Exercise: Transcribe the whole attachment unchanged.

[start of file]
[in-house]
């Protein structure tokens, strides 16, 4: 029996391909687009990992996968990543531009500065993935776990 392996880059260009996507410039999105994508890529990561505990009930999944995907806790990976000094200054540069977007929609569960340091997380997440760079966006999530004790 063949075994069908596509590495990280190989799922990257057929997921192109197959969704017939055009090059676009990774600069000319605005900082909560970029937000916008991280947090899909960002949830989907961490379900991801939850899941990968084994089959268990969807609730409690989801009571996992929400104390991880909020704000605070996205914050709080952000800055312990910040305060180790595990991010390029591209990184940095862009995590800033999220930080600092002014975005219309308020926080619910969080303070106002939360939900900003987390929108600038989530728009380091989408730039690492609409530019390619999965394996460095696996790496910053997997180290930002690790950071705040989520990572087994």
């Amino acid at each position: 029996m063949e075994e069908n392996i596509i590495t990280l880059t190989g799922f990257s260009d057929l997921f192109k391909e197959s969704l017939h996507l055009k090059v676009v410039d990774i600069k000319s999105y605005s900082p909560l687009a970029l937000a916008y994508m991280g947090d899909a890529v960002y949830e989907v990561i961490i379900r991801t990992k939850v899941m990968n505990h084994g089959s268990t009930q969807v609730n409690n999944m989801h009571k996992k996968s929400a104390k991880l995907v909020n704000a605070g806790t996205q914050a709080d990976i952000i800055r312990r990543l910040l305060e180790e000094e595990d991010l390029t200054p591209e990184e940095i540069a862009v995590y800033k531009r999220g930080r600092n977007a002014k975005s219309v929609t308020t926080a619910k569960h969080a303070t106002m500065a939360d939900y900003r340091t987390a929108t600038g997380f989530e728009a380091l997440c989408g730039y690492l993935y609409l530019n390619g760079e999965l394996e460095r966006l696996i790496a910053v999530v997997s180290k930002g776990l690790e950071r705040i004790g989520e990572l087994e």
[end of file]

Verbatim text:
[in-house]
């Protein structure tokens, strides 16, 4: 029996391909687009990992996968990543531009500065993935776990 392996880059260009996507410039999105994508890529990561505990009930999944995907806790990976000094200054540069977007929609569960340091997380997440760079966006999530004790 063949075994069908596509590495990280190989799922990257057929997921192109197959969704017939055009090059676009990774600069000319605005900082909560970029937000916008991280947090899909960002949830989907961490379900991801939850899941990968084994089959268990969807609730409690989801009571996992929400104390991880909020704000605070996205914050709080952000800055312990910040305060180790595990991010390029591209990184940095862009995590800033999220930080600092002014975005219309308020926080619910969080303070106002939360939900900003987390929108600038989530728009380091989408730039690492609409530019390619999965394996460095696996790496910053997997180290930002690790950071705040989520990572087994």
């Amino acid at each position: 029996m063949e075994e069908n392996i596509i590495t990280l880059t190989g799922f990257s260009d057929l997921f192109k391909e197959s969704l017939h996507l055009k090059v676009v410039d990774i600069k000319s999105y605005s900082p909560l687009a970029l937000a916008y994508m991280g947090d899909a890529v960002y949830e989907v990561i961490i379900r991801t990992k939850v899941m990968n505990h084994g089959s268990t009930q969807v609730n409690n999944m989801h009571k996992k996968s929400a104390k991880l995907v909020n704000a605070g806790t996205q914050a709080d990976i952000i800055r312990r990543l910040l305060e180790e000094e595990d991010l390029t200054p591209e990184e940095i540069a862009v995590y800033k531009r999220g930080r600092n977007a002014k975005s219309v929609t308020t926080a619910k569960h969080a303070t106002m500065a939360d939900y900003r340091t987390a929108t600038g997380f989530e728009a380091l997440c989408g730039y690492l993935y609409l530019n390619g760079e999965l394996e460095r966006l696996i790496a910053v999530v997997s180290k930002g776990l690790e950071r705040i004790g989520e990572l087994e």